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article imageIraqi security forces raid office and home of top Sunni official

By Ken Hanly     Dec 21, 2012 in Politics
Baghdad - The home and office of Rafie al-Issawi, Iraq's Finance Minister and one of Iraq's top Sunni politicians, was raided by security forces. Observers consider this one more sign that Prime Minister Nouri al-Maliki is cracking down on opponents.
Al-Issawi, at a news conference in Baghdad, claimed that almost 150 of his staff and guards have been arrested. He said that the move was a blow by al-Maliki to weaken opposition forces before provincial elections that are scheduled to take place next spring.
Back in September, al Maliki's former vice-president Al Hashimi was sentenced to death, for supposedly running death squads as well as other charges. Al Hashimi is in exile in Turkey. Many observer's think that those charges were politically motivated. Al Hashimi was the most prominent Sunni member of the al-Maliki government.
Tension is mounting between the Shia majority and Sunni minority in Iraq. Al Qaeda is making a comeback with daily attacks that are killing many Iraqis almost every day. At the same time the central government is also coming into conflict with the Kurdish autonomous area over disputed territory. To add to all these problems, the Kurdish president Jalal Talabani has been taken to hospital with a medical emergency. This is the worst time for Al-Maliki to make another provocative move. US officials in Iraq were alarmed at the move since, quite rightly, they think that it will inflame sectarian tensions.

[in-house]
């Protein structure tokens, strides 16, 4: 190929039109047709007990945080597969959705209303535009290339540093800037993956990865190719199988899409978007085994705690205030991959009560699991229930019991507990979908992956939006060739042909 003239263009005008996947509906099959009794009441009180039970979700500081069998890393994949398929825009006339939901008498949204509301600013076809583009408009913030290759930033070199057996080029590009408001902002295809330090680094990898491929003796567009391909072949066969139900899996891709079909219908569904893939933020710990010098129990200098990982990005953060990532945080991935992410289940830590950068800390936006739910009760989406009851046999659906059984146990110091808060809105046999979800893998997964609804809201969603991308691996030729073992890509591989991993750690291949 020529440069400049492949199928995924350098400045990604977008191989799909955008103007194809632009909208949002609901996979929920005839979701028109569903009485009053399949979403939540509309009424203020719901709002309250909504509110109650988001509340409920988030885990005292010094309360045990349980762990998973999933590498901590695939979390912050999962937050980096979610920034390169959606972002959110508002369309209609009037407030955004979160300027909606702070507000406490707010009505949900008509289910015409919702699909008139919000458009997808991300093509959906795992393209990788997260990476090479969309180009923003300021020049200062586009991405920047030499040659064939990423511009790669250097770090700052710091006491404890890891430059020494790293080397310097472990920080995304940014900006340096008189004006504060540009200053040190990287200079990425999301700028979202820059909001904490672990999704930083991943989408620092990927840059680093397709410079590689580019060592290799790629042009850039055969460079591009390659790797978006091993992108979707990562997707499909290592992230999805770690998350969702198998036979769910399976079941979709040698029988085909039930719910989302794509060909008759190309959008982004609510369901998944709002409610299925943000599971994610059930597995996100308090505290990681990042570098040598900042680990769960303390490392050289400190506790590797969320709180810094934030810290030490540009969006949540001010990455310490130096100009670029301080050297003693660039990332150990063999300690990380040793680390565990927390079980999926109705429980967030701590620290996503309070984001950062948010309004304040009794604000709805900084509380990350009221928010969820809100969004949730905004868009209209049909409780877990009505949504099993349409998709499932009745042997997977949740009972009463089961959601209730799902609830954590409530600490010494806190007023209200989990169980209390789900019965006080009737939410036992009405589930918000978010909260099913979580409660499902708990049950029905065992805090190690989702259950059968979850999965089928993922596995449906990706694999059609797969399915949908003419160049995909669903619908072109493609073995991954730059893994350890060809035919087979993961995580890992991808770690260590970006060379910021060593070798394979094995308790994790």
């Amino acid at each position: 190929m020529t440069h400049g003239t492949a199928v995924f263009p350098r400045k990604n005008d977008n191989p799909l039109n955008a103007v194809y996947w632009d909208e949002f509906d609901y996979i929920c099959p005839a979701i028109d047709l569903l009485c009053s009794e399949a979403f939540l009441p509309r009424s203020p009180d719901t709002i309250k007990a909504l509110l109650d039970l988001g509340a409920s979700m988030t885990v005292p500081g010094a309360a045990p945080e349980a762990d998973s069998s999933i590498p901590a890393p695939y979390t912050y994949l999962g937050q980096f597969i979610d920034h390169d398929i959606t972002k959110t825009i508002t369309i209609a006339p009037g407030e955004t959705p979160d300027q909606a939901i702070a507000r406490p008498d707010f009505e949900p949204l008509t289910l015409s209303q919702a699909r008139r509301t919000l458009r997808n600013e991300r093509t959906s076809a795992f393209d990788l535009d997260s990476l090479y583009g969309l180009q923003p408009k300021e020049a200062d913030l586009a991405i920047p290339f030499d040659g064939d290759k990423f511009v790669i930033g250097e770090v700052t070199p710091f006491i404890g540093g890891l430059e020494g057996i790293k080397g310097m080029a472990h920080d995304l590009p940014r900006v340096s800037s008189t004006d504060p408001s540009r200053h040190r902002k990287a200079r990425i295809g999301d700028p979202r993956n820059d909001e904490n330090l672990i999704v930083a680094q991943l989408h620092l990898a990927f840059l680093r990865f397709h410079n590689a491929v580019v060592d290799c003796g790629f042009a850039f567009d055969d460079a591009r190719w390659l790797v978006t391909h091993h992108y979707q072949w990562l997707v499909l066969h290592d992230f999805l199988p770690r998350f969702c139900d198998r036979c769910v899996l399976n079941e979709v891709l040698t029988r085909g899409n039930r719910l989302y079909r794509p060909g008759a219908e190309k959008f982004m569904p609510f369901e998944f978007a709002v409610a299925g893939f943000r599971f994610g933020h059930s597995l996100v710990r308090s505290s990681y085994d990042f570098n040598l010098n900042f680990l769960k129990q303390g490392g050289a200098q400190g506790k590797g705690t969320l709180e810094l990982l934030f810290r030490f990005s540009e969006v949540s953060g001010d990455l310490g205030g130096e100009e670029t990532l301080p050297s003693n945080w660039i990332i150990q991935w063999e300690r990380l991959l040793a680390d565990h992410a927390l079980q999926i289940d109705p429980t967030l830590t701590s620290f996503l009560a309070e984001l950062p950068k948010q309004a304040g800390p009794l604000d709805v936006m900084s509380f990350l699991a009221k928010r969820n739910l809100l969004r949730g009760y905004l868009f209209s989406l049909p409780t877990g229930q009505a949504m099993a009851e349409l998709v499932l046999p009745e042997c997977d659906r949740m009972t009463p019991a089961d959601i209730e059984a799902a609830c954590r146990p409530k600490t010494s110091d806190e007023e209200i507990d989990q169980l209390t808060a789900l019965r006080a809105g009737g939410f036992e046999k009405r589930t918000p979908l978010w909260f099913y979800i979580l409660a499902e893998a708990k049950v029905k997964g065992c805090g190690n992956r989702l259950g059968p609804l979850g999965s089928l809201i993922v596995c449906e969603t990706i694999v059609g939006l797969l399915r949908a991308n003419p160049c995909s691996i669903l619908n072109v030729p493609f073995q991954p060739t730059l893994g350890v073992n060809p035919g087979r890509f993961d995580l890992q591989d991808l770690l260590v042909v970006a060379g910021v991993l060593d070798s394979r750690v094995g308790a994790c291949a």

A State Department official said:“We have been actively engaged with Iraqi political leaders on this matter. We have urged the Iraqi government to uphold their commitments to due process and the rule of law as enshrined in their Constitution.” The president Talabani has played key roles in defusing the situation in earlier crisis but he is now not available. For his part, al-Maliki claims that he was not involved in the raid, that it was the result of investigations by the Iraqi judiciary. Many Iraqi experts question this explanation and see the move as against the Iraqiya political bloc of which al-Issawi was a member. Al-Issawi had tried to call Maliki about the situation but he had not responded.
After the raid, al-Issawi took refuge in the home of Osama al-Nujaifi. Al-Nujaifi is a top figure in the bloc headed by Moqtada al-Sadr. The Sadr bloc is part of the government and no doubt Maliki is reluctant to try to arrest Al-Issawi while in Al-Nujaifi's house. In spite of being himself a Shia, Sadr is a nationalist, who wants to unite both Sunni and Shia. However, he is also a strident critic of the United States.
More about Iraq, Sunni Shia conflict, Nouri almaliki
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